7.1. Extreme reduction of income and living standards

The grave problem of poverty, in contrast to the generally good situation of the textile workers, was that of the domestic hand-loom weavers, whose incomes fell catastrophically, starting in 1817.

The generally accepted idea is that the decrease in the wages of the hand-loom weavers, was caused by the introduction of the power-looms, which were faster and had lesser costs. But this is not true.

The figures in the following page show the movements in the wages and expenses of weavers from 1797 to 1834. The table refers to the price for a certain type of cloth; one piece of this cloth was woven in about one week. We see that the wage per worker reduced from 26 shillings to 5 shillings 6 pence weekly. At the beginning of the period the worker could buy half a load of flour (i.e. 120 pounds) or 4 pounds of butcher’s meat with this wage. At the end of the period, it was only 40 pounds of flour or 1 ½ pounds of meat. In general, the weavers’ families were 5 or 6 persons, with 3 persons weaving; as the second and third persons were wives or children, the real output of the family was the double of one man.

The very low incomes in the 1820’s and 1830’s in this sector, and the large number of hand-loom weavers, meant that the average income in Lancashire was rather less than it seemed. Possibly there were more children in hand-loom weaver families in horrible living conditions than in the cotton-spinning factories.   

“What proportion of the 200,000 [whole of Great Britain] are engaged in works that yield so small a remuneration [4 shillings 3 pence] to the weavers?” “I have stated 30,000.”

“And the remaining 170,000 are better paid?” “They are better paid, but not beyond 6s. or 7s. a week.”

(Select Committee on Commerce, Manufacture, and Shipping, 1833; evidence of Mr. George Smith, Cotton Spinner, Manchester, p. 567)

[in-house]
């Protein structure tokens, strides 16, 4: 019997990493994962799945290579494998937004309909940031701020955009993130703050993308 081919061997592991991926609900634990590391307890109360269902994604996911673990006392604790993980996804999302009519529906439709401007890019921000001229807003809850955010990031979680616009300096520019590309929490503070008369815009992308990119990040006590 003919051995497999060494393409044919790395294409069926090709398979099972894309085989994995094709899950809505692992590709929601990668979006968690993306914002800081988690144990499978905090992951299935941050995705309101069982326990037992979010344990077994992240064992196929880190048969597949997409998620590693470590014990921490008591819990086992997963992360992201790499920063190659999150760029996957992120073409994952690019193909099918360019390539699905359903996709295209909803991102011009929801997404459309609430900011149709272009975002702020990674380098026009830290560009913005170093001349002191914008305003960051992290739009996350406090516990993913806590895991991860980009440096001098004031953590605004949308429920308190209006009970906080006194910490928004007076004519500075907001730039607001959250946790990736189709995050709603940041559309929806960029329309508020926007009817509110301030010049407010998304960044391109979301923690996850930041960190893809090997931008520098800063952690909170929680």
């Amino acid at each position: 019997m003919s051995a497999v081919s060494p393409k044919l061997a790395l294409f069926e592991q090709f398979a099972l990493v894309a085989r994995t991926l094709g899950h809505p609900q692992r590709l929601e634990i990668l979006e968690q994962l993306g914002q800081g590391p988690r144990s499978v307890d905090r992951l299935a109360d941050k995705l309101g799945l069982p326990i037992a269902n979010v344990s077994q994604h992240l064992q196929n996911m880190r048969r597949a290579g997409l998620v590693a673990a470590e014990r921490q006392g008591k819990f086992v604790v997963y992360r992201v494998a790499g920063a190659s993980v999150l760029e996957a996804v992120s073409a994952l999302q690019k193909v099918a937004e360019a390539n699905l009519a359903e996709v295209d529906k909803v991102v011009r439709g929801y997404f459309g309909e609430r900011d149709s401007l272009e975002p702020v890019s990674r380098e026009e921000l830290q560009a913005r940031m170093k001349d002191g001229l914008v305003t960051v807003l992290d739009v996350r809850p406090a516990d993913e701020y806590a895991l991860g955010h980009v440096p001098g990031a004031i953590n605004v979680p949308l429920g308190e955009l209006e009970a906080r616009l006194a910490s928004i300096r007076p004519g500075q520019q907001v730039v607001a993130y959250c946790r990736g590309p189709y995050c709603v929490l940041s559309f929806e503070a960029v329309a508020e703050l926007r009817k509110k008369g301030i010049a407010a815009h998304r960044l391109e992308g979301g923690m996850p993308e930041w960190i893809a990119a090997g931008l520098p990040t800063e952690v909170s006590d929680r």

“In the early 1830s the cotton hand-loom weavers alone still outnumbered all the men and women in spinning and weaving mills of cotton, wool, and silk combined.” (Hobsbawm, 1963, p. 192)

(Select Committee on Hand-Loom Weavers Petitions, 1834, Mr. John Makin, Manufacturer, Bolton, p. 392)

In the following table we see that the amount that the average family would have available for food, clothing and clothing, went down from 47 shillings a week to a range between 7 and 10 shillings.  

(Select Committee on Commerce, Manufactures and Shipping, 1833, p. 605)

In the next table, we have that the cost of a standard menu of food per week, stayed approximately constant in the range from 8 shillings to 10 shillings. Combining these data of food cost with those of family income from the table above, we have a movement in the real income of the family.

 18141815181618171818181918201821
Income52.034.226.824.228.825.023.328.3
Food9.39.08.812.610.59.39.58.5
Ratio5.63.83.01.92.72.72.53.5
         
 18221823182418251826182718281829
Income22.821.019.119.111.814.614.610.5
Food8.19.39.58.87.38.28.26.2
Ratio2.02.32.02.21.61.81.81.7
1830183118321833
Income13.514.812.012.0
Food9.19.07.47.8
Ratio1.51.61.61.5

(Income and Food in shillings and tenths of shillings)

(Income from Table No. 1 above; Food costs from Table No. 2 below)

Out of the difference between income and food costs, the family had to pay for rent of the house (which contained the looms), rent of the looms, clothing, and fuel.

The relative position of income and food was very good or good in 1814 to 1816, acceptable from 1817 to 1825, and of real poverty from 1826 to 1833:

(Select Committee on Commerce, Manufactures and Shipping, 1833, p. 606)

“Can you tell the Committee what description of food the weavers are generally obliged to put up with?” “The description of food is chiefly oatmeal porridge and potatoes, with occasionally a small quantity of butcher’s meat which they may obtain one in the course of a week.”